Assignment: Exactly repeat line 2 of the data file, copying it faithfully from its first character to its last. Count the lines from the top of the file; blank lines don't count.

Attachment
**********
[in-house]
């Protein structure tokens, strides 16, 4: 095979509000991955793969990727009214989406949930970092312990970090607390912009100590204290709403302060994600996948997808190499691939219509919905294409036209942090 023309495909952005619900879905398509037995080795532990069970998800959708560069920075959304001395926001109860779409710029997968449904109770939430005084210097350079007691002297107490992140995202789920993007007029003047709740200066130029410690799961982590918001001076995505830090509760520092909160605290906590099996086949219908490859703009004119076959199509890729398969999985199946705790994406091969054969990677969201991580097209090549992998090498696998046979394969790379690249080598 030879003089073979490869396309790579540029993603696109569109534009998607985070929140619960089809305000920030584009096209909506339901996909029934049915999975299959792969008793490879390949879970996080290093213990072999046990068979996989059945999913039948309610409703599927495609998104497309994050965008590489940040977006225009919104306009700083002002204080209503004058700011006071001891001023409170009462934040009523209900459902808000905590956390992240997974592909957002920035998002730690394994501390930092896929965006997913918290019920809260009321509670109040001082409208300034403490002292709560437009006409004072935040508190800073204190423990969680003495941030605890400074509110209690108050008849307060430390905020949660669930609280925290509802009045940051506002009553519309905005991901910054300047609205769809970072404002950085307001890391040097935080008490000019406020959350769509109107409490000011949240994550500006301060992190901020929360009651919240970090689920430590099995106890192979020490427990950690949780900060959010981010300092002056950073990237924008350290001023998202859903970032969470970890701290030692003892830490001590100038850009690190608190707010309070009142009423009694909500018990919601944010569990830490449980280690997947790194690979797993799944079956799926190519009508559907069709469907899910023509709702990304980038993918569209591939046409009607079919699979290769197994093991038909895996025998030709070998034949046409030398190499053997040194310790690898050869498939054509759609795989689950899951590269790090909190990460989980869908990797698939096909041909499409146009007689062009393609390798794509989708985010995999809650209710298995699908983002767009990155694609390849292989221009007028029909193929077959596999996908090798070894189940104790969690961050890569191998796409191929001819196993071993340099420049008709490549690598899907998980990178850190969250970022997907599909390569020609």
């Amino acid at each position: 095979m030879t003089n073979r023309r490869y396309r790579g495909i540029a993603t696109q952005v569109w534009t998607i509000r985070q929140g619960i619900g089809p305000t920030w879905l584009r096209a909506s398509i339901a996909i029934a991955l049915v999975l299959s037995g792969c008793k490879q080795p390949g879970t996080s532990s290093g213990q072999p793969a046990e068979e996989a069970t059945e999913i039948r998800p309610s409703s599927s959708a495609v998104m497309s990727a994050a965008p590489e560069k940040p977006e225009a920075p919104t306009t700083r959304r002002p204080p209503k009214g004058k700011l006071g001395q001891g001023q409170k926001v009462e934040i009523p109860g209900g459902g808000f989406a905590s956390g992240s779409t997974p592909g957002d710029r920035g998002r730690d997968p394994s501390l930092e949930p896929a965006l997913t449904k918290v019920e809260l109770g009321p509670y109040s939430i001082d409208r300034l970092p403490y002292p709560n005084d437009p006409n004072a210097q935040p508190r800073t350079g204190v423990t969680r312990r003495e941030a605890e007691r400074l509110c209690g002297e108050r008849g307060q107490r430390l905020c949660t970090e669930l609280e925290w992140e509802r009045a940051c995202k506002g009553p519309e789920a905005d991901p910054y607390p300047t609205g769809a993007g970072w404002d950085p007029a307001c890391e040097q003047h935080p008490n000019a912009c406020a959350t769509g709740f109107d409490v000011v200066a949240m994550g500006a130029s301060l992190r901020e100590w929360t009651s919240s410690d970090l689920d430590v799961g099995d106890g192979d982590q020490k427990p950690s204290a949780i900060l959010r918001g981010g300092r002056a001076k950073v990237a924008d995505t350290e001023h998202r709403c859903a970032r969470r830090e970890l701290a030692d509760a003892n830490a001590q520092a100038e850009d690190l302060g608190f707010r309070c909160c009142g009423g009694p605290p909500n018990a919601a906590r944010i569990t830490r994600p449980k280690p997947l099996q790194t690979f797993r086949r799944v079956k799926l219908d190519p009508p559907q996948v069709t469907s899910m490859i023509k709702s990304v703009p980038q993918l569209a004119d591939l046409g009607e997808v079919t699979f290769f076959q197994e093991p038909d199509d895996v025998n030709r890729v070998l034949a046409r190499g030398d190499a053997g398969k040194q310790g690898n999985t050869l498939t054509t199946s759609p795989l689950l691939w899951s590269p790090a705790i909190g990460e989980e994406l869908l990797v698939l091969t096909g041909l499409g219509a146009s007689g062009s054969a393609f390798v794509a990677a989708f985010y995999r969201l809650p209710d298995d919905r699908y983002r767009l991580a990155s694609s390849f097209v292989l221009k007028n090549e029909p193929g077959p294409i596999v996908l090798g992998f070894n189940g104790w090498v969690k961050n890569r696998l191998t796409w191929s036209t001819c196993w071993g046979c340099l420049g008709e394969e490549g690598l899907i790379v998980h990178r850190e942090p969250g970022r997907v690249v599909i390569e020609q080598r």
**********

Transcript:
């Protein structure tokens, strides 16, 4: 095979509000991955793969990727009214989406949930970092312990970090607390912009100590204290709403302060994600996948997808190499691939219509919905294409036209942090 023309495909952005619900879905398509037995080795532990069970998800959708560069920075959304001395926001109860779409710029997968449904109770939430005084210097350079007691002297107490992140995202789920993007007029003047709740200066130029410690799961982590918001001076995505830090509760520092909160605290906590099996086949219908490859703009004119076959199509890729398969999985199946705790994406091969054969990677969201991580097209090549992998090498696998046979394969790379690249080598 030879003089073979490869396309790579540029993603696109569109534009998607985070929140619960089809305000920030584009096209909506339901996909029934049915999975299959792969008793490879390949879970996080290093213990072999046990068979996989059945999913039948309610409703599927495609998104497309994050965008590489940040977006225009919104306009700083002002204080209503004058700011006071001891001023409170009462934040009523209900459902808000905590956390992240997974592909957002920035998002730690394994501390930092896929965006997913918290019920809260009321509670109040001082409208300034403490002292709560437009006409004072935040508190800073204190423990969680003495941030605890400074509110209690108050008849307060430390905020949660669930609280925290509802009045940051506002009553519309905005991901910054300047609205769809970072404002950085307001890391040097935080008490000019406020959350769509109107409490000011949240994550500006301060992190901020929360009651919240970090689920430590099995106890192979020490427990950690949780900060959010981010300092002056950073990237924008350290001023998202859903970032969470970890701290030692003892830490001590100038850009690190608190707010309070009142009423009694909500018990919601944010569990830490449980280690997947790194690979797993799944079956799926190519009508559907069709469907899910023509709702990304980038993918569209591939046409009607079919699979290769197994093991038909895996025998030709070998034949046409030398190499053997040194310790690898050869498939054509759609795989689950899951590269790090909190990460989980869908990797698939096909041909499409146009007689062009393609390798794509989708985010995999809650209710298995699908983002767009990155694609390849292989221009007028029909193929077959596999996908090798070894189940104790969690961050890569191998796409191929001819196993071993340099420049008709490549690598899907998980990178850190969250970022997907599909390569020609």